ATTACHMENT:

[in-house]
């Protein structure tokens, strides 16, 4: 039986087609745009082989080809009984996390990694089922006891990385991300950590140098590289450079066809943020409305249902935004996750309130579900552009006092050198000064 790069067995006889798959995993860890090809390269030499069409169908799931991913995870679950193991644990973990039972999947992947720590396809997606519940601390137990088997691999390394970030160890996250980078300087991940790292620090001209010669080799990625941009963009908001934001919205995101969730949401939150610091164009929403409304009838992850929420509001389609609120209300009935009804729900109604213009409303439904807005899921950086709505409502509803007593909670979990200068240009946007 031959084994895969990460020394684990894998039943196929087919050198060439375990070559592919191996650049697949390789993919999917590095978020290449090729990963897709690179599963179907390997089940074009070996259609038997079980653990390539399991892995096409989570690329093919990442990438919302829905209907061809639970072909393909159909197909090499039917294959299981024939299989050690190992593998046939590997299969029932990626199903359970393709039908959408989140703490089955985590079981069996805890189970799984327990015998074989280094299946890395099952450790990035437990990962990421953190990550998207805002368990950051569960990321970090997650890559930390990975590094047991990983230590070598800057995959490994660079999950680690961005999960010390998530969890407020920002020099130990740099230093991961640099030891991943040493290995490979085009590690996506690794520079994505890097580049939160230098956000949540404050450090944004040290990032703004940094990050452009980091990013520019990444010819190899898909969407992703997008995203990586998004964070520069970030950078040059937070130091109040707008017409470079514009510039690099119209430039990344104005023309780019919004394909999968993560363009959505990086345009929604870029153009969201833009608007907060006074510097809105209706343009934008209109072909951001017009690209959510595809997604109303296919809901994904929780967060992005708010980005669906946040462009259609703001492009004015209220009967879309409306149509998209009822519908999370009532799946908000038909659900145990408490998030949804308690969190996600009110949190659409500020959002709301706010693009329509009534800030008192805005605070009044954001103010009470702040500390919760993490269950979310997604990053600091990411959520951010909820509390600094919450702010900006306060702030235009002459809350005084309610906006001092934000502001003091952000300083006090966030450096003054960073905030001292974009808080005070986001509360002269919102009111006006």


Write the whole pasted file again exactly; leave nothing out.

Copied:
[in-house]
């Protein structure tokens, strides 16, 4: 039986087609745009082989080809009984996390990694089922006891990385991300950590140098590289450079066809943020409305249902935004996750309130579900552009006092050198000064 790069067995006889798959995993860890090809390269030499069409169908799931991913995870679950193991644990973990039972999947992947720590396809997606519940601390137990088997691999390394970030160890996250980078300087991940790292620090001209010669080799990625941009963009908001934001919205995101969730949401939150610091164009929403409304009838992850929420509001389609609120209300009935009804729900109604213009409303439904807005899921950086709505409502509803007593909670979990200068240009946007 031959084994895969990460020394684990894998039943196929087919050198060439375990070559592919191996650049697949390789993919999917590095978020290449090729990963897709690179599963179907390997089940074009070996259609038997079980653990390539399991892995096409989570690329093919990442990438919302829905209907061809639970072909393909159909197909090499039917294959299981024939299989050690190992593998046939590997299969029932990626199903359970393709039908959408989140703490089955985590079981069996805890189970799984327990015998074989280094299946890395099952450790990035437990990962990421953190990550998207805002368990950051569960990321970090997650890559930390990975590094047991990983230590070598800057995959490994660079999950680690961005999960010390998530969890407020920002020099130990740099230093991961640099030891991943040493290995490979085009590690996506690794520079994505890097580049939160230098956000949540404050450090944004040290990032703004940094990050452009980091990013520019990444010819190899898909969407992703997008995203990586998004964070520069970030950078040059937070130091109040707008017409470079514009510039690099119209430039990344104005023309780019919004394909999968993560363009959505990086345009929604870029153009969201833009608007907060006074510097809105209706343009934008209109072909951001017009690209959510595809997604109303296919809901994904929780967060992005708010980005669906946040462009259609703001492009004015209220009967879309409306149509998209009822519908999370009532799946908000038909659900145990408490998030949804308690969190996600009110949190659409500020959002709301706010693009329509009534800030008192805005605070009044954001103010009470702040500390919760993490269950979310997604990053600091990411959520951010909820509390600094919450702010900006306060702030235009002459809350005084309610906006001092934000502001003091952000300083006090966030450096003054960073905030001292974009808080005070986001509360002269919102009111006006």